Sports Savvy: Survey Says!

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If you open any issue of Sports Illustrated, you’ll probably come across a story covering the strides women have made in athletics, by playing, coaching, and owning sports teams. And rightly so! But there’s some uncharted territory which isn’t often addressed. So I set out to uncover if society has made as many strides in how we perceive women sports FANS. Because I speak sports as a second language, I’ve encountered reactions (from men and women alike) ranging from surprise, adoration and camaraderie, to disbelief, intimidation and insults. Now wait, I know what you’re thinking because I hear it a lot: “Every guy would love for their girlfriend to know that much about sports,” This is often the initial reaction from both men and women, but it hasn’t always been my personal experience. To find the social sweet spot in terms of sports knowledge, I needed to get unbiased information.  To find out at what point on the knowledge spectrum the feelings of camaraderie and adoration shift to disbelief and intimidation,  I surveyed men and women who identify as sports fans (on any level). First, I asked male fans what level of sports knowledge they find most attractive.  Roughly 80 percent would prefer their mate to have sports knowledge equal to theirs.  Most said they’d love their ladies to be able to participate in conversations and enjoy talking game with them.  Sadly, only 35 percent of those men actually have women around them who are on a level playing field with them, so to speak.  This correlates to the meager 30 percent of female fans surveyed who said they know as much as the guys do when talking sports. Next, the surveys really got intriguing when I began asking people how they view the group of lady sports fans who do say they’ve got a leg up on the guys. Let’s begin by stating that only 2 percent of women surveyed identified themselves as knowing more about sports than their male counterparts.  (Zero men admitted to generally knowing less than female fans.)  But those women are out there.  In general, other women seem to admire these all-knowing sports Sirens-using adjectives like impressive, strong and intelligent to describe them. Female survey participants also conveyed respect for ladies who can out-talk the guys and even envy their perceived social advantage.  Not so fast though.  Some women were willing to admit that they’ve been jealous of, intimidated by, and even doubtful of gals who seem to know more about sports than their male counterparts. Now, when you ask men to talk about women who know more than them in the sports arena … the answers weren’t as supportive.  As I mentioned earlier, if a girl is “on their level,” the guys are all for it.  It’s when the scales are tipped in the ladies’ direction that it gets serious! Thirteen percent of men said they’d prefer their mate to know less about sports than them, citing vanity on their part and perceived masculinity of the women as their reasoning.  Other descriptors were: “cool but not attractive,”  “attempting to prove themselves” and “trying to fit in to a niche.” On the positive side though, was the smaller sector (8 percent), who said they’d like their female mate to know more than them.  One even said it’d be “absolutely awesome to have a significant other who can provide more insight and analysis into sports than the rest of [his] friends.” So, back to our goal of identifying the moment at which the benefits of being a female sports fan turn into social obstacles. I think the answer to this, ironically, is when competition becomes involved. Jealousy, intimidation, trying to prove themselves … these are the draw-backs cited by both genders regarding women who out-smart in the sports department.  One could make the point that those negatives are all related to competition, which is generally something not seen as a “feminine” trait. One of the participants, in my opinion, said it best … humans just don’t want to “feel overwhelmed or inferior.”  So, without suggesting that anyone should temper or “dumb down” their personality to fit in, there are a few things that lady fans should keep in mind.  As with anything, moderation is best.  If you’re not into sports, consider taking an interest, as long as it’s genuine.  There’s a demand for it.  However, if your a sports enthusiast, don’t over-share.  It will be most attractive when it comes out naturally. Finally! The sweet spot: make conversation, but don’t try to prove yourself if no one’s asked you to.  But if they do … represent.  And never be afraid to show them “she means business.”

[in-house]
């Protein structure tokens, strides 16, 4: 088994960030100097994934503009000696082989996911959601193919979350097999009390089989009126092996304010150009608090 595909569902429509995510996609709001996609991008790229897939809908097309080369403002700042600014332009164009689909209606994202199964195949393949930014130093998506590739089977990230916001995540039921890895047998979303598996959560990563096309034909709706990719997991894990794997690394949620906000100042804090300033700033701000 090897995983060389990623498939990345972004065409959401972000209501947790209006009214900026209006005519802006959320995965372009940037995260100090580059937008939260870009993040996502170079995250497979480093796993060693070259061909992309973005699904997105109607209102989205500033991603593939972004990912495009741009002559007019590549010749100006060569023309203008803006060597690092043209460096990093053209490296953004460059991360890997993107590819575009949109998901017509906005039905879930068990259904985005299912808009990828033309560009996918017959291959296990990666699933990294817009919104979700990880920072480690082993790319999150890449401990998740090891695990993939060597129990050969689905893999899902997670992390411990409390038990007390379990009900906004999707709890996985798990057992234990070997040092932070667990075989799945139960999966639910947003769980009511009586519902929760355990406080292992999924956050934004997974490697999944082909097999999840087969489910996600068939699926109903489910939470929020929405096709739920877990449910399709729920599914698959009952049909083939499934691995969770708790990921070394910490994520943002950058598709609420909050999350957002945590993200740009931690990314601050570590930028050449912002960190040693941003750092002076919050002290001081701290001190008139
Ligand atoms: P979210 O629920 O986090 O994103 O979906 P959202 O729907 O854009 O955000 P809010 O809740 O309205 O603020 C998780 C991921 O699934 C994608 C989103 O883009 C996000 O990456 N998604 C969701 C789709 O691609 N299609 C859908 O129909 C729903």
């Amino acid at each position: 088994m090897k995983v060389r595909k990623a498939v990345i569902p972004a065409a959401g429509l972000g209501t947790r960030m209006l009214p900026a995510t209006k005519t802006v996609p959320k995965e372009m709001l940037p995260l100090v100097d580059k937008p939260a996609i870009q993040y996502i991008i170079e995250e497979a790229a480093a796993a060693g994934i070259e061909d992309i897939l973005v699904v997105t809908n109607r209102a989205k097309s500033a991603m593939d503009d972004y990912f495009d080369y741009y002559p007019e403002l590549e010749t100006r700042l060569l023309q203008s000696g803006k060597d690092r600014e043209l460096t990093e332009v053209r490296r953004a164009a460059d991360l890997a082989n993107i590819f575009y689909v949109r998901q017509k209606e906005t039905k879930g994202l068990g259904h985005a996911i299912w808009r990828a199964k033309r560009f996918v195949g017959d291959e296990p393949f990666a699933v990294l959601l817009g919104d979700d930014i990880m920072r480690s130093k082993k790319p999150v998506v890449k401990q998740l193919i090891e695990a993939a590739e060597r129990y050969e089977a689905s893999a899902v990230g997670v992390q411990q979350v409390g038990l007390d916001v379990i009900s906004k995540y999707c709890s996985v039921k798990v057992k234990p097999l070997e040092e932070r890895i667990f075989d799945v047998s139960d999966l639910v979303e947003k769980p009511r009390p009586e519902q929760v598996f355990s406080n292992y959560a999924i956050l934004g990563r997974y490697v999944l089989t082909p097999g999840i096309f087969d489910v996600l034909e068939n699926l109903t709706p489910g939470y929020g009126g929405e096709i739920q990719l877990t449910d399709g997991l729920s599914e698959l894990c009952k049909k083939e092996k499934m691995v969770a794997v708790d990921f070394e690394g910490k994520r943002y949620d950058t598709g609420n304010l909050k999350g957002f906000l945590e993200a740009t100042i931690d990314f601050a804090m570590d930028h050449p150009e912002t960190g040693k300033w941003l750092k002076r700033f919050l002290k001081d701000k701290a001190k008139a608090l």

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Tags: lansing, Sports Savvy, survey, women and sports